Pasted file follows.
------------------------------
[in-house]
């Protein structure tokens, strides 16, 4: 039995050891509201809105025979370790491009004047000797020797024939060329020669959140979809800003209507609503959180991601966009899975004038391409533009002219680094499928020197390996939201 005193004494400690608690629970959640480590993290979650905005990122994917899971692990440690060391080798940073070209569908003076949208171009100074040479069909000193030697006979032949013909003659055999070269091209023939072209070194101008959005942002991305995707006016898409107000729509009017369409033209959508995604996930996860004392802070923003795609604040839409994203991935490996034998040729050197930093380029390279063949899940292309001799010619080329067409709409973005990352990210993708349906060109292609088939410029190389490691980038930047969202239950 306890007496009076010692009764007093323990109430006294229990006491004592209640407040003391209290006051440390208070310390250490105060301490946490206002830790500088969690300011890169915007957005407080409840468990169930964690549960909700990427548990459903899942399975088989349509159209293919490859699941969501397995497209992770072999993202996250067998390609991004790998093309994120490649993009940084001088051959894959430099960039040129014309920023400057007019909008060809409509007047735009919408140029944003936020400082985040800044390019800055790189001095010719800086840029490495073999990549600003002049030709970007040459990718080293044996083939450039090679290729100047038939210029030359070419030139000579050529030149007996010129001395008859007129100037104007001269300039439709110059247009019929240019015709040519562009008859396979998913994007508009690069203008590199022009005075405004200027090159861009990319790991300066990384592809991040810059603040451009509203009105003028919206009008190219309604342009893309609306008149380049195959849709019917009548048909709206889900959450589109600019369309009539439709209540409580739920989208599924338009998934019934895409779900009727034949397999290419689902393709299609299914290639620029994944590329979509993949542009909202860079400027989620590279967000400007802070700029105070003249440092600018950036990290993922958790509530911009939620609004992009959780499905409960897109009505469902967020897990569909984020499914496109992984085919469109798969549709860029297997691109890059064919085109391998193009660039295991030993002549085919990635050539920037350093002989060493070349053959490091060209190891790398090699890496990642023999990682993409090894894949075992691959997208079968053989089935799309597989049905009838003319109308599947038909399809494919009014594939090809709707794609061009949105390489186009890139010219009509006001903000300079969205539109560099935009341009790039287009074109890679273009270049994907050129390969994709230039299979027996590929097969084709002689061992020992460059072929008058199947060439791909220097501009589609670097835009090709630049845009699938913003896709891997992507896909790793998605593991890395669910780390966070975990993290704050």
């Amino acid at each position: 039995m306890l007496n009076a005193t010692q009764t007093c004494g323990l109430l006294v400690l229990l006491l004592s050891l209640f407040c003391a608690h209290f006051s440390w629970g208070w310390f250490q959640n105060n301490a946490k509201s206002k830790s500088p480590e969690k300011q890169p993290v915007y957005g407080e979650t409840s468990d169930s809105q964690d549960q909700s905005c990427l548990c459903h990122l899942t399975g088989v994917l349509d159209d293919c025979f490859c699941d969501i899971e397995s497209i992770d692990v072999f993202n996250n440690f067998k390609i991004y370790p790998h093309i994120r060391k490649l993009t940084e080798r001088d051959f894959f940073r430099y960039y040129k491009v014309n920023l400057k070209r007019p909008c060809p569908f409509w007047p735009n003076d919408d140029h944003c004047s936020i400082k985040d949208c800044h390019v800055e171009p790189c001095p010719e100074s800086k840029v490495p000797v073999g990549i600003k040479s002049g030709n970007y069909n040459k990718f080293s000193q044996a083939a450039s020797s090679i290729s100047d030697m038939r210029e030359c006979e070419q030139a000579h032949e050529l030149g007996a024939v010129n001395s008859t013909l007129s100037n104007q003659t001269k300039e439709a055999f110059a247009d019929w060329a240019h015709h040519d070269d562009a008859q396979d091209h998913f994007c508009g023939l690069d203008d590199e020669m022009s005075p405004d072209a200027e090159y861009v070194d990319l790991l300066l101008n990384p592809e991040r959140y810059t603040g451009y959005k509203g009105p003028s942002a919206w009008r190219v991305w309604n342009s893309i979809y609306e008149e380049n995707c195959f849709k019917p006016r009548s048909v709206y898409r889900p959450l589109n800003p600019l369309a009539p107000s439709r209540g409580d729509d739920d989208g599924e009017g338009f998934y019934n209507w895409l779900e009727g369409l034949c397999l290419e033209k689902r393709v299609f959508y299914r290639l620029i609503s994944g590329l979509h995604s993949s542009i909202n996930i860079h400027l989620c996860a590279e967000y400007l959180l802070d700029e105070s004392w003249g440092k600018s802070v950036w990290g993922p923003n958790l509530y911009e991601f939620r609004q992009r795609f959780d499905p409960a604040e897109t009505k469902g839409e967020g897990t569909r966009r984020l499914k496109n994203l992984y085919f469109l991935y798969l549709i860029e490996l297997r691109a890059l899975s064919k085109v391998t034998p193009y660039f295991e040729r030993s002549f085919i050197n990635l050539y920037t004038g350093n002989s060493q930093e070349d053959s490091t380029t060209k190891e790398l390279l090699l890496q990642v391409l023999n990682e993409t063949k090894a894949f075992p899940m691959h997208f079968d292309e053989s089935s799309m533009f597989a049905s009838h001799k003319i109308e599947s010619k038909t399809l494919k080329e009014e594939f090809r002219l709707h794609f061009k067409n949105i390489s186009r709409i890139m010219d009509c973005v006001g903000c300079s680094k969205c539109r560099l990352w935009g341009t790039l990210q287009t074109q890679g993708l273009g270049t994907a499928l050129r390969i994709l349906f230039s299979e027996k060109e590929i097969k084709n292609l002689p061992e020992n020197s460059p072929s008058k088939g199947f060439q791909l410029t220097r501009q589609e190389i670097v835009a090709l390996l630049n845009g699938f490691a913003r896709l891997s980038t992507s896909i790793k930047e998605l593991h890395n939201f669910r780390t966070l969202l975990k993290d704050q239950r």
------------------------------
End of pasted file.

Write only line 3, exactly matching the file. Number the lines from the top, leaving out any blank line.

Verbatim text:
């Amino acid at each position: 039995m306890l007496n009076a005193t010692q009764t007093c004494g323990l109430l006294v400690l229990l006491l004592s050891l209640f407040c003391a608690h209290f006051s440390w629970g208070w310390f250490q959640n105060n301490a946490k509201s206002k830790s500088p480590e969690k300011q890169p993290v915007y957005g407080e979650t409840s468990d169930s809105q964690d549960q909700s905005c990427l548990c459903h990122l899942t399975g088989v994917l349509d159209d293919c025979f490859c699941d969501i899971e397995s497209i992770d692990v072999f993202n996250n440690f067998k390609i991004y370790p790998h093309i994120r060391k490649l993009t940084e080798r001088d051959f894959f940073r430099y960039y040129k491009v014309n920023l400057k070209r007019p909008c060809p569908f409509w007047p735009n003076d919408d140029h944003c004047s936020i400082k985040d949208c800044h390019v800055e171009p790189c001095p010719e100074s800086k840029v490495p000797v073999g990549i600003k040479s002049g030709n970007y069909n040459k990718f080293s000193q044996a083939a450039s020797s090679i290729s100047d030697m038939r210029e030359c006979e070419q030139a000579h032949e050529l030149g007996a024939v010129n001395s008859t013909l007129s100037n104007q003659t001269k300039e439709a055999f110059a247009d019929w060329a240019h015709h040519d070269d562009a008859q396979d091209h998913f994007c508009g023939l690069d203008d590199e020669m022009s005075p405004d072209a200027e090159y861009v070194d990319l790991l300066l101008n990384p592809e991040r959140y810059t603040g451009y959005k509203g009105p003028s942002a919206w009008r190219v991305w309604n342009s893309i979809y609306e008149e380049n995707c195959f849709k019917p006016r009548s048909v709206y898409r889900p959450l589109n800003p600019l369309a009539p107000s439709r209540g409580d729509d739920d989208g599924e009017g338009f998934y019934n209507w895409l779900e009727g369409l034949c397999l290419e033209k689902r393709v299609f959508y299914r290639l620029i609503s994944g590329l979509h995604s993949s542009i909202n996930i860079h400027l989620c996860a590279e967000y400007l959180l802070d700029e105070s004392w003249g440092k600018s802070v950036w990290g993922p923003n958790l509530y911009e991601f939620r609004q992009r795609f959780d499905p409960a604040e897109t009505k469902g839409e967020g897990t569909r966009r984020l499914k496109n994203l992984y085919f469109l991935y798969l549709i860029e490996l297997r691109a890059l899975s064919k085109v391998t034998p193009y660039f295991e040729r030993s002549f085919i050197n990635l050539y920037t004038g350093n002989s060493q930093e070349d053959s490091t380029t060209k190891e790398l390279l090699l890496q990642v391409l023999n990682e993409t063949k090894a894949f075992p899940m691959h997208f079968d292309e053989s089935s799309m533009f597989a049905s009838h001799k003319i109308e599947s010619k038909t399809l494919k080329e009014e594939f090809r002219l709707h794609f061009k067409n949105i390489s186009r709409i890139m010219d009509c973005v006001g903000c300079s680094k969205c539109r560099l990352w935009g341009t790039l990210q287009t074109q890679g993708l273009g270049t994907a499928l050129r390969i994709l349906f230039s299979e027996k060109e590929i097969k084709n292609l002689p061992e020992n020197s460059p072929s008058k088939g199947f060439q791909l410029t220097r501009q589609e190389i670097v835009a090709l390996l630049n845009g699938f490691a913003r896709l891997s980038t992507s896909i790793k930047e998605l593991h890395n939201f669910r780390t966070l969202l975990k993290d704050q239950r």